Using the examples provided in the description , teacher will use the tool/resource to move student understanding that matter is made of particles too small to be seen forward. A teacher might begin the scientist meeting with this statement/ focus question. We know there is air in the bag but we can’t see it. Can you use your models to support the idea that matter is in the bag even though we can’t see it?” The students begin to talk to each other about their models. At an appropriate point of the conversation the teacher wants to assist students to deepen their reasoning might interject “Will you tell us more about your thinking on that? Why do think that works? Hmm, how could we revise our models to account for this idea?” or the teacher might want students to think about their ideas in connections to their peers. He or she might ask “Who is ready to tell us the connection between X and Y’s ideas.

Disciplinary Core Ideas

This resource was not designed to build towards this disciplinary core idea, but can be used to build towards it using the suggestions provided below.

Comments about Including the Disciplinary Core Idea
This tool is not designed to have any direct connections to one DCI. That said, this tool could be used to support students in developing this matter disciplinary core idea among others. Students could be asked in a scientist's’ circle , “what evidence do you have from your investigations that supports the idea that matter still exists even when it seems to disappear ? “ or “ a student might ask a question to his/her peers “Can you explain that that idea once more so I can get it into my head?”Sometimes a student challenge another student’s thinking by respectfully saying “But that doesn't explain when we saw when tried to get the sugar to dissolve in the cold water or ….” Both teachers and students would have their charts as resources to help them engage in purposeful, academic discourse.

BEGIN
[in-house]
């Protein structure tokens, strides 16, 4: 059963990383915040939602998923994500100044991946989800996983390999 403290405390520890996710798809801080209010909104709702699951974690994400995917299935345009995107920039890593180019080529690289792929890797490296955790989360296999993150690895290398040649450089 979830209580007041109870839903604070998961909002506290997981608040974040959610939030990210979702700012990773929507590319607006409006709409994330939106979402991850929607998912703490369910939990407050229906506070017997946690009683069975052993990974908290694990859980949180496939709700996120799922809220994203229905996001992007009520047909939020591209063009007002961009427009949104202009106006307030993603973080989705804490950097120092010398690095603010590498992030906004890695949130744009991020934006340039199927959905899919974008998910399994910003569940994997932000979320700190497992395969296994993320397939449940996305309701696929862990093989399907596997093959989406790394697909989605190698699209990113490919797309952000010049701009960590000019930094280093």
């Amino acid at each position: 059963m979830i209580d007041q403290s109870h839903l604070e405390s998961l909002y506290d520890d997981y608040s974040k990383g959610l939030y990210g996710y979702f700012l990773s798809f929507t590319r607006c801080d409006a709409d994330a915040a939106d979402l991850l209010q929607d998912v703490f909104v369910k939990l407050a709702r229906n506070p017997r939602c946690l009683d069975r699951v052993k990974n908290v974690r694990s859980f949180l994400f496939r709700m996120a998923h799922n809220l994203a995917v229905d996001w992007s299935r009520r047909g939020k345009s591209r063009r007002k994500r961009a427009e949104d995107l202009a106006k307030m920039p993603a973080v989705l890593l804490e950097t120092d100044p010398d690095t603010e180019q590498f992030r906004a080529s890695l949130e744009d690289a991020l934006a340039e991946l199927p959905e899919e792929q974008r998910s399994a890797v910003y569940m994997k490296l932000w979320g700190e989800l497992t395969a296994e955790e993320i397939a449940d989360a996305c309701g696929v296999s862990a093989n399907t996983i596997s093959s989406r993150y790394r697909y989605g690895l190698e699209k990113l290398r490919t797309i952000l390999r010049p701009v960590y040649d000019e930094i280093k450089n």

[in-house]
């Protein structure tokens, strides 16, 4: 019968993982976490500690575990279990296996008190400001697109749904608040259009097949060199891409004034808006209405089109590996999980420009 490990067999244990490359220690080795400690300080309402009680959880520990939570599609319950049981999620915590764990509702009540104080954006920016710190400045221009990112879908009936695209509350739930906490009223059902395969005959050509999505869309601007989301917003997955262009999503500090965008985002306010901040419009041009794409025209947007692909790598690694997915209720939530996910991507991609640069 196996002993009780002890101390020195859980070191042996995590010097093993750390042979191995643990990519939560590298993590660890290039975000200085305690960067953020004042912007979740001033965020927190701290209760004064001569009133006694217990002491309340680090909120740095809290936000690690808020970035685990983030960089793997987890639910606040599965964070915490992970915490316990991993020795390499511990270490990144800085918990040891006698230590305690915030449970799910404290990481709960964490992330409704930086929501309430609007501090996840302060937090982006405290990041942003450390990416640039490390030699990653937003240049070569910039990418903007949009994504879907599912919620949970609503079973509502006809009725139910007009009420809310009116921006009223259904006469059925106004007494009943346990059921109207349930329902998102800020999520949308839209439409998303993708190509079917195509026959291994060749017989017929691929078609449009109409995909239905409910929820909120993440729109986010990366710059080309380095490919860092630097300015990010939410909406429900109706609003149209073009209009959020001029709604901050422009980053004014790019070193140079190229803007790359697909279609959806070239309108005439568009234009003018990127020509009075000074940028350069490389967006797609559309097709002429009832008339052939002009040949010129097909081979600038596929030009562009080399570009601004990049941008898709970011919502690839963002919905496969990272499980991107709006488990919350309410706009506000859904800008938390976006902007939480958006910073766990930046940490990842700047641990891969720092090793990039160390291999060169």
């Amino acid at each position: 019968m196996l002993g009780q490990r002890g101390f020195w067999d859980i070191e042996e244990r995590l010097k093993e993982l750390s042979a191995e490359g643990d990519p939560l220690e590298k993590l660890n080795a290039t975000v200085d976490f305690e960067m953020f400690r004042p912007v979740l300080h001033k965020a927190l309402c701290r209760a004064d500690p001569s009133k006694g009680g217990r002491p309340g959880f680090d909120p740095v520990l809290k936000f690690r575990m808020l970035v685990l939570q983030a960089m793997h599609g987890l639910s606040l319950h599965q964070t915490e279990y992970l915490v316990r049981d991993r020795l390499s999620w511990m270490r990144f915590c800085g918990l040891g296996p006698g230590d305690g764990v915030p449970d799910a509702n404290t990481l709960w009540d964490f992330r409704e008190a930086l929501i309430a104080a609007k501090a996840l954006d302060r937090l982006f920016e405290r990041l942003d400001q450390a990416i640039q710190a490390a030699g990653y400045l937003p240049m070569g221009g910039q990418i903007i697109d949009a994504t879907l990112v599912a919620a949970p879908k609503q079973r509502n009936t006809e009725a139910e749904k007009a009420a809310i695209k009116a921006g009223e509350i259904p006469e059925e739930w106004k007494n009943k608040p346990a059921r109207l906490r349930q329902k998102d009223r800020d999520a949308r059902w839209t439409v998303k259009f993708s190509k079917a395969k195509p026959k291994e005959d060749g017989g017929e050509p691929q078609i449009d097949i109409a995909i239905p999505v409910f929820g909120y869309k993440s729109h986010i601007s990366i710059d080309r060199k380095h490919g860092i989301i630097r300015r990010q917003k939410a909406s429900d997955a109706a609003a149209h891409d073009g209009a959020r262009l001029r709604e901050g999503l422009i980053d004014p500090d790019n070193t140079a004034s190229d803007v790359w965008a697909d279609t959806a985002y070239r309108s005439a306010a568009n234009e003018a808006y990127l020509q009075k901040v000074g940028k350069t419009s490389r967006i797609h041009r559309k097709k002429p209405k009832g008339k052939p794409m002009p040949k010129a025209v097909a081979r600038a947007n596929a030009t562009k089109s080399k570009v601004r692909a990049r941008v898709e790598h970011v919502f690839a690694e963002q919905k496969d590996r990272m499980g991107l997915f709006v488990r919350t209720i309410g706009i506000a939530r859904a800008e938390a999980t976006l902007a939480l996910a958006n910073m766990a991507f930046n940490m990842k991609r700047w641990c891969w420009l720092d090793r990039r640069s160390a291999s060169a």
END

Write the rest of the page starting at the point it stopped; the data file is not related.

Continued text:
Crosscutting Concepts

This resource was not designed to build towards this crosscutting concept, but can be used to build towards it using the suggestions provided below.

Comments about Including the Crosscutting Concept
While the resource is not designed to align with any one Crosscutting Concept, students could be engaged in explicit dialogue around any of the seven Crosscutting Concepts with the tool supporting discourse throughout. The Crosscutting Concept of scale, proportion and quantity unites the 4 bundles throughout the year, beginning with the very small in bundle 1. Students can explain that matter is made of particles too small to be seen (5-PS1-1). They can measure the weight, temperature, and/or volume of substances to determine properties and can describe whether those properties have changed and whether the total weight has changed when the substances are mixed (5-PS1-2), (5-PS1-3). Guiding questions such as the following could be used to help students build an understanding of this crosscutting concept: What evidence do I have that something that is not visible has weight? What do I need to measure to provide data? What should I use to measure the phenomena (what scale?) e.g. centimeter or meter, actual count or rough estimate?

Resource Quality

  • Alignment to the Dimensions of the NGSS: This document is designed as a support for facilitating student discussions in a three-dimensional classroom and is not aligned independently. The resource does have a direct connection to the Nature of Science element, “Most scientists and engineers work in teams.”

  • Instructional Supports: These tools were created to be used in supporting ELL students in their science learning. These tools can be used to scaffold scientific discourse until students are ready to move forward without the tools. To start , every student has the tools with them in science discussion. Students let go of the scaffold when ready and then there is the chart on the wall in the classroom to still provide support when necessary.

  • Monitoring Student Progress: This resource provides no rubric or exemplars for what is or isn't strong student discourse, but could easily be used as part of a formative assessment.

  • Quality of Technological Interactivity: There is no technological component to this resource.